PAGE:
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If the Bar Council of India has its way, law schools across the country may be faced with the prospect of imposing a maximum age limit for the courses they offer. Yet again.
As per a circular issued by the legal profession regulator two days ago, the idea of having an age limit, initially conceived in 2008, stands “revived” thanks to recent developments in the courts. The circular has been addressed to the vice-chancellor and principals of the country’s law universities and colleges.
Eight years ago, the BCI had introduced the Rules on Standards of Legal Education framed under the Advocates Act of 1961. Clause 28 in the Schedule III of the Rules sought to impose an age cap for prospective law students. The maximum age limit for joining the Bachelor’s law course was set at twenty years for general category students and twenty-two for SC/ST/OBC students. Similarly for the post-graduate course, the limit was thirty years for general category and thirty-five for reserved categories.
After a slew of petitions in different high courts challenging Clause 28, the BCI formed a one-man committee of advocate S Prabhakaran to peruse the validity of the provision. The same committee found that the clause fell afoul of Article 14 of the Constitution and recommended its deletion. Subsequently, the BCI passed a notification on September 28, 2013, withdrawing Clause 28.
This matter was then exhumed by B Ashok, an advocate of the Madurai Bench of the Madras High Court. In his writ petition, he prayed that the BCI notification withdrawing Clause 28 be quashed as it was in contravention of the amendment procedure under the Advocates Act. A Division Bench of the High Court allowed the petition.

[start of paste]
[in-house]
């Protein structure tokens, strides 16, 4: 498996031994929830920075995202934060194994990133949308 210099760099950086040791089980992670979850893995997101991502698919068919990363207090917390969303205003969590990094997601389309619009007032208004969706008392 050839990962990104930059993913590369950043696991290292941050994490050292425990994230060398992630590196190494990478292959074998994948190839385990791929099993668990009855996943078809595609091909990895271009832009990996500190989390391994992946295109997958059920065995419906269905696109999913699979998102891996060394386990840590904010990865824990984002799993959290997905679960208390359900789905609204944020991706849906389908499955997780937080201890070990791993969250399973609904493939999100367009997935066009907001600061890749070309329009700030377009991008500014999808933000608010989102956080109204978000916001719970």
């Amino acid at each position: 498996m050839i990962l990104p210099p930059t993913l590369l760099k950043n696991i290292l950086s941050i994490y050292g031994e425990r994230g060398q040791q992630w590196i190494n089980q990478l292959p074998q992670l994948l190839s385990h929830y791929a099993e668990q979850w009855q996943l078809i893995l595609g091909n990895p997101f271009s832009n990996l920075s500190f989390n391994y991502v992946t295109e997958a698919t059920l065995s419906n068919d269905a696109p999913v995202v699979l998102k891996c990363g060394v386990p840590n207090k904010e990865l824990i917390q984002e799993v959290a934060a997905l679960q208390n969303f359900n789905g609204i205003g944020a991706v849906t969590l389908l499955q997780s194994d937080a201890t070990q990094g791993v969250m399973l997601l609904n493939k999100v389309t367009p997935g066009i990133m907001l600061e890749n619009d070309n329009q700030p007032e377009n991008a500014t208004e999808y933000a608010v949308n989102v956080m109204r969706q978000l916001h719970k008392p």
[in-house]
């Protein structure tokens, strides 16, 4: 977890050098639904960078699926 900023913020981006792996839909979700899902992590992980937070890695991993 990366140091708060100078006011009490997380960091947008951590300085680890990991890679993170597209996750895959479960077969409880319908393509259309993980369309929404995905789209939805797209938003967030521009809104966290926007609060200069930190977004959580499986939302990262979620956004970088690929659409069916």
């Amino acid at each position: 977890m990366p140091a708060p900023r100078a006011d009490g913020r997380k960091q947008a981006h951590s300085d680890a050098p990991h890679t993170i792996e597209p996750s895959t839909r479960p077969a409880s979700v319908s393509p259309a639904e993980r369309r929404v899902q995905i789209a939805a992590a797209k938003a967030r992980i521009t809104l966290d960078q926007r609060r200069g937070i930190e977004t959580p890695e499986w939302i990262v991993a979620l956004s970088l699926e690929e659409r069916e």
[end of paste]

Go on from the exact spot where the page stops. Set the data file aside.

The BCI then challenged the decision before the Supreme Court of India; however, a Bench of JS Khehar and Rohinton Fali Nariman JJ. upheld the Madras High Court verdict in December last year. In effect, as the BCI resolution says, the clause stands valid.
However, there are two High Court decisions that deem the clause invalid to begin with. In 2011, the Punjab & Haryana High Court held that the rule was arbitrary and irrational and that the making of such rule was “beyond the legislative competence” of the BCI.
Moreover, the Bombay High Court had earlier declared Clause 28 as non-existent. A writ petition was filed by advocate Yasmin Tavaria, challenging the constitutionality of the provision. She submitted that once the clause has been struck down [by the Punjab & Haryana High Court], there was no occasion for the Bar Council to withdraw the Gazette Publication containing the impugned Rule.
A Bench of Justices AS Oka and AK Menon concurred with this view and held,
“Suffice it to say that the decision of the Punjab and Haryana High Court has attained finality and hence, the impugned Regulation/Rule 28 does not exist on the Rule Book…The Bar Council of India is bound to consider the finding of the High Court that the Rule is arbitrary and is violative of Article 14 of the Constitution of India.”
Earlier this month, the BCI sought to impose this very provision for the Maharashtra Law CET 2016, an exam which has run into far graver problems.
And this is not the only time Clause 28 has reared its ugly head.
The organisers of last year’s Common Law Entrance Test (CLAT), RMLNLU, found themselves being dragged to the Allahabad High Court over the imposition of an age limit for takers of the exam. After the High Court scrapped the age limit, RMLNLU went in appeal to the Supreme Court. Quite interestingly, the apex court had struck down the age limit imposed for CLAT 2015.
It is only a matter of time before the clause is the object of attention in the apex court once again. One can only hope to attain some much needed clarity on the issue when it does.
Read the BCI resolution dated September 17: